Weledeh students learn all about Dene culture in two-day on the land excursion to Yellowknife River

Archie Sangris shows students how to perfectly filet trout caught in Lutsel K'e. Left to right: Joshua Castada, Kupakwashe Makumbe, Zachary Mathison, Matthew Peck, K’ahlehmia Cazon, Sheyana Mantla, Jayda Stewart, Sofia Ardiles, Ashlee Kanatsiak, Kristin Nowak. (Photo courtesy of Sonja Hunt)

About two dozen Grade 4 students from Weledeh Catholic School in Yellowknife, both Indigenous and non-Indigenous, have a new-found appreciation for the Dene culture after spending two days out on the land.

After receiving a $5,000 grant from the NWT On the Land Collaborative, teacher Sonja Hunt rode with her students by bus to the Yellowknives Dene First Nation (YKDFN) Wiiliideh site along the Yellowknife River, just off the Ingraham Trail.

They spent two days at the site this week learning about the legend and importance of the Sacred Tree located near the river which snapped off last summer during a wind storm.

Students gather with elders at the Sacred Tree site. Left to right. Fred Sangris, Verna & Mike Crapeau, Dylan Applejohn, Lauren Lalonde, Archie Sangris. (photo courtesy of Sonja Hunt)

Hunt says the focus of the trip was the Dene Law of Share the Teachings.

“What we wanted to do was highlight the Sacred Tree but also involve all our other curriculum. We’ve been doing a lot of outdoor learning, nature learning. We’ve been examining plants and trees and figuring their medicinal purposes,” Hunt said.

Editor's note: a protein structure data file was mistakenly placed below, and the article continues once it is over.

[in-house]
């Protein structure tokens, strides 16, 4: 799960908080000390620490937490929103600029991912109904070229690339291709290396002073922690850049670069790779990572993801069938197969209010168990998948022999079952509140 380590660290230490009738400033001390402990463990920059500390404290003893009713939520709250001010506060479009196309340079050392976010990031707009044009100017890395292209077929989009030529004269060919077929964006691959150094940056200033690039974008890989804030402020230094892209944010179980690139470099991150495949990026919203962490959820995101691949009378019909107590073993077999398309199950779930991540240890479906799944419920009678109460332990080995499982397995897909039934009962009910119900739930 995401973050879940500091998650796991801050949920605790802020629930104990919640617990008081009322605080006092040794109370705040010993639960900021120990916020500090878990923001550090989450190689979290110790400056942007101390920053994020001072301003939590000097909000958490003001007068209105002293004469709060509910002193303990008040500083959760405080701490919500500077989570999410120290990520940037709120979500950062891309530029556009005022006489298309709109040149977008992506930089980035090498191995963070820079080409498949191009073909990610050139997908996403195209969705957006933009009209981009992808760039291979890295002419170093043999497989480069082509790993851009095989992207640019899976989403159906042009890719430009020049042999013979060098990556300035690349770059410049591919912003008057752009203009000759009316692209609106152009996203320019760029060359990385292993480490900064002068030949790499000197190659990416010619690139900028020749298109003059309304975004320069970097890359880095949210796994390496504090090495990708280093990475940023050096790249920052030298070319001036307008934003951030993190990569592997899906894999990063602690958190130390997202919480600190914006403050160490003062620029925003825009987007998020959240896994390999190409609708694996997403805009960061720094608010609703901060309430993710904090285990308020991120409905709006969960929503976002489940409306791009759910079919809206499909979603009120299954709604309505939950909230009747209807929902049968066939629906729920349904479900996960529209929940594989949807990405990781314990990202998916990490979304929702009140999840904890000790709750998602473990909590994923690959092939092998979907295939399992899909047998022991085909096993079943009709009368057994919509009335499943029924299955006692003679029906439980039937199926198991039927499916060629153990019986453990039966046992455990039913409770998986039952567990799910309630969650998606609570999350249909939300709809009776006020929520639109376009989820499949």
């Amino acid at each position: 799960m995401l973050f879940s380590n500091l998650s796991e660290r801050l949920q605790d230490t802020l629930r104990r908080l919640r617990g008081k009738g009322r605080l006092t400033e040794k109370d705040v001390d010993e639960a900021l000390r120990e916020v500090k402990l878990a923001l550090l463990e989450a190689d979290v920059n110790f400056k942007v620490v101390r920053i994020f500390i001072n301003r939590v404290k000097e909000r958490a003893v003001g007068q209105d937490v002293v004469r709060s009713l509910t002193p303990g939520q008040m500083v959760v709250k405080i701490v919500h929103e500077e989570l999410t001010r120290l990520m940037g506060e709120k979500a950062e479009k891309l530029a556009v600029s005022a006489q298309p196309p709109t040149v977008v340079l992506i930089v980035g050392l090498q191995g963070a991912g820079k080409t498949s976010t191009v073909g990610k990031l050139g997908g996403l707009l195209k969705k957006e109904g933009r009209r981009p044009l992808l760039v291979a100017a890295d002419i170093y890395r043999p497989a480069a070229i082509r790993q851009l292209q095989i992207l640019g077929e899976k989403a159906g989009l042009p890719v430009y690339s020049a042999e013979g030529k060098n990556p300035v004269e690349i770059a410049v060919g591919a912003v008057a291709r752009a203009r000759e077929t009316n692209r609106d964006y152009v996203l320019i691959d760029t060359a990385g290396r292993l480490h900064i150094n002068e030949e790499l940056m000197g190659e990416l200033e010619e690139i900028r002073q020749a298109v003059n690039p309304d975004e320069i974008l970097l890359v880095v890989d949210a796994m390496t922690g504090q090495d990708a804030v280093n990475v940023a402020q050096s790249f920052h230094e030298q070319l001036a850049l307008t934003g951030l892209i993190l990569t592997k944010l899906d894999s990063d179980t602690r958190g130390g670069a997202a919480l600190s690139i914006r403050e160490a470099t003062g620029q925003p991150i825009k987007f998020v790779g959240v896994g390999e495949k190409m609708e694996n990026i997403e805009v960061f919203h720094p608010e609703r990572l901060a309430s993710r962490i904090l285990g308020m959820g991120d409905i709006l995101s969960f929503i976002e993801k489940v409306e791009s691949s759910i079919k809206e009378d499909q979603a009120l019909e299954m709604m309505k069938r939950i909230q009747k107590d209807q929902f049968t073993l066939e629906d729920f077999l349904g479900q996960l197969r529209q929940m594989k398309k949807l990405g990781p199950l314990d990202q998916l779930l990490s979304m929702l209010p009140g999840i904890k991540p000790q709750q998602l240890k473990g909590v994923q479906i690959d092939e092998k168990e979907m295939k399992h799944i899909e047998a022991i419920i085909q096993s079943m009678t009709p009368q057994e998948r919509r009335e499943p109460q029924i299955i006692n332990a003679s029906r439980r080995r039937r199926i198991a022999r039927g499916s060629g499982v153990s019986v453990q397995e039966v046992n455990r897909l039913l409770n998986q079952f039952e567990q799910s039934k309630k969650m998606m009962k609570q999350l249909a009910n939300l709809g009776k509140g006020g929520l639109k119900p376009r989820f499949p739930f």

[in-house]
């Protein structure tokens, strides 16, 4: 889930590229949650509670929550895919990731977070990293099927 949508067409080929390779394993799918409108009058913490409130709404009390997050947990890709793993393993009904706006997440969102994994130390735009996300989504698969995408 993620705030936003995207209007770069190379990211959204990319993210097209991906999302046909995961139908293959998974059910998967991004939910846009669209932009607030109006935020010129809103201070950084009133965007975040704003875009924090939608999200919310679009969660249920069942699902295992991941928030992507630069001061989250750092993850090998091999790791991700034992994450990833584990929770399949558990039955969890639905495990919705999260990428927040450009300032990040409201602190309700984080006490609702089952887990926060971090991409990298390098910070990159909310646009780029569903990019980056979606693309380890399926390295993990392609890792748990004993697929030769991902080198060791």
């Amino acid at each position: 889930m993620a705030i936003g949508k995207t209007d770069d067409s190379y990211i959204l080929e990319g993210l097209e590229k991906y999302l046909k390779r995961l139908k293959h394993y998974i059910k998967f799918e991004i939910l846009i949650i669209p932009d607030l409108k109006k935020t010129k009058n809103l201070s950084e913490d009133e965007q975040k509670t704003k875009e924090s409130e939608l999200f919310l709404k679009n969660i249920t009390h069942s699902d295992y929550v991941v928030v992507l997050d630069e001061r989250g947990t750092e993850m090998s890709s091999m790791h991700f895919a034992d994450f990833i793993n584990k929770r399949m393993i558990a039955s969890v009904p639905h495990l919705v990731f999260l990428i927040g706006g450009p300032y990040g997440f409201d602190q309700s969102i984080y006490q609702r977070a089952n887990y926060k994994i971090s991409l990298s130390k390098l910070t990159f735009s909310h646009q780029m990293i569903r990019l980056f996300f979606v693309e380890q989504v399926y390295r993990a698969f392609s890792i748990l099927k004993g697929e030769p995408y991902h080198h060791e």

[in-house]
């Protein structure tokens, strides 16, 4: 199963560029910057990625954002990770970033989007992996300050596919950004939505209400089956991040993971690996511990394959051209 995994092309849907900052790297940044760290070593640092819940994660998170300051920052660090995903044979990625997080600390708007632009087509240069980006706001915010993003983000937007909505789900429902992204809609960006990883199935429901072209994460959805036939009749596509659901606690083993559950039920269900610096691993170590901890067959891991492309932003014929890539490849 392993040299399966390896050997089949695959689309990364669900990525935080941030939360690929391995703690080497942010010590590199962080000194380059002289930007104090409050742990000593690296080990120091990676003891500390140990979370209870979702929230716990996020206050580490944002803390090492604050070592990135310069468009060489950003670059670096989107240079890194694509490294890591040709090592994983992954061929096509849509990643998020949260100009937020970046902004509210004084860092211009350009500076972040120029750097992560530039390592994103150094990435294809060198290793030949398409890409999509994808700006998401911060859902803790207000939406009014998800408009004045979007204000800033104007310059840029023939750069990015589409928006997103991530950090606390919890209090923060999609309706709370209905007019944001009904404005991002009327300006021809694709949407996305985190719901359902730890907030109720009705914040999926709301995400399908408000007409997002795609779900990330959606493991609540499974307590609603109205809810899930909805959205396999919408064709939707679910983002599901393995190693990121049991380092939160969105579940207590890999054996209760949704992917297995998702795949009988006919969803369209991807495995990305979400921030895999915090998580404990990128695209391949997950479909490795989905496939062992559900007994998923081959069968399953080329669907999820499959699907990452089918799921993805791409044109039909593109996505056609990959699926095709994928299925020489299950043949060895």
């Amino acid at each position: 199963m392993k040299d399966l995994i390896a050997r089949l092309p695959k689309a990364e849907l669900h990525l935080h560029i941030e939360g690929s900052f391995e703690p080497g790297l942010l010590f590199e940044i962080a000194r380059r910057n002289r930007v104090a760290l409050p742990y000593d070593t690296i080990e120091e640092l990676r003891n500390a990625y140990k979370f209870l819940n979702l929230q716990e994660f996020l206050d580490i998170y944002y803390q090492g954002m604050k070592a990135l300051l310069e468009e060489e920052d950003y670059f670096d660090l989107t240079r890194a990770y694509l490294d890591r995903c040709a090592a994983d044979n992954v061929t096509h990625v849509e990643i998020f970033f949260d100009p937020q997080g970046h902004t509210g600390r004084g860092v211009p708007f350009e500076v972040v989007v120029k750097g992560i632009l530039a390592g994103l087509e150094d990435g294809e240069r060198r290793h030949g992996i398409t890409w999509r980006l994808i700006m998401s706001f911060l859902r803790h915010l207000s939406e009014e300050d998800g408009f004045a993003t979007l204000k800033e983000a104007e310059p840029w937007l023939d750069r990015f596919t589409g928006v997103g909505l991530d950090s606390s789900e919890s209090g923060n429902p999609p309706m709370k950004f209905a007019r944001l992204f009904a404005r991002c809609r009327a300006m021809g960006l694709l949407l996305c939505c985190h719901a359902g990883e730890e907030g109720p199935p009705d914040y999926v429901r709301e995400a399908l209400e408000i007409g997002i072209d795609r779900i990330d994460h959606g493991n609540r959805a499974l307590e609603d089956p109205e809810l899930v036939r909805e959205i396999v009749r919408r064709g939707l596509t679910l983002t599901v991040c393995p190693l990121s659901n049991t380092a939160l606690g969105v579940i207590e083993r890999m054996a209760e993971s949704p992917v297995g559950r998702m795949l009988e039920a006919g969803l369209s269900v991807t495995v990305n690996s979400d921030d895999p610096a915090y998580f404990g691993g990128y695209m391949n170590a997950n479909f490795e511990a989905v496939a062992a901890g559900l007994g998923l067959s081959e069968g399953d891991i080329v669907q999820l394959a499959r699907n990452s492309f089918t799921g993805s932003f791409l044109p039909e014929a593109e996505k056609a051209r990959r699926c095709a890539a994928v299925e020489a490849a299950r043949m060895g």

She adds that Dene elders Verna and Mike Crapeau as well as Fred Sangris helped the students take part in traditional lifestyle chores at camp, play indigenous games with the Aboriginal Sports Circle, and participate in cultural ceremonies like feeding the fire to start out the camp.

Verna Crapeau says she would like to see the program become an annual event.

“We’ve taught them a lot of things – how to clean trout and whitefish, how to pluck feathers from a duck. They’ve eaten caribou stew as well,” Verna said.  “You have to go out on the land to teach young people. It’s something that’s very important and I hope it goes on for a long time.”

Students were just beaming as CKLB dropped by for a visit.

Kyla Cleary with her ‘keepsake’ duck wing.
(Photo courtesy of Sonja Hunt)

They were clearly excited by their learning experience away from the classroom.

Evynn Crossman was one of the students enjoying her time out on the land.

“We’ve learned all about the Sacred Tree and how it fell.  Even though it’s now a stump lots of people say the spirit is still in it. Whenever people come by they still make an offering to the tree,” she said.

Evynn’s classmate, Desiree Charlo was all smiles when she talked about what parts she liked best.

“Plucking a duck, making bannock and seeing the Sacred Tree. This is a very special place.”

Students reluctantly headed back to town after a prayer circle to close the event Wednesday afternoon.

They hope to soon post a video online of their adventure.

The NWT On The Land Collaborative was created in 2015 to promote and financially support on the land initiatives across the territory.

About the Author

John McFadden
John has been in the broadcast journalism industry since the 1980s. He has been a reporter in Yellowknife since 2012 and joined CKLB in January of 2018. John covers the crime and court beat as well as reporting on other areas including politics, business, entertainment and sports. He won seven national community newspaper awards while he was a journalist with Northern News Services Limited (NNSL). John worked in Ontario before coming North including stints as a TV sportscaster in Peterborough and senior news writer for CBC and CTV in downtown Toronto.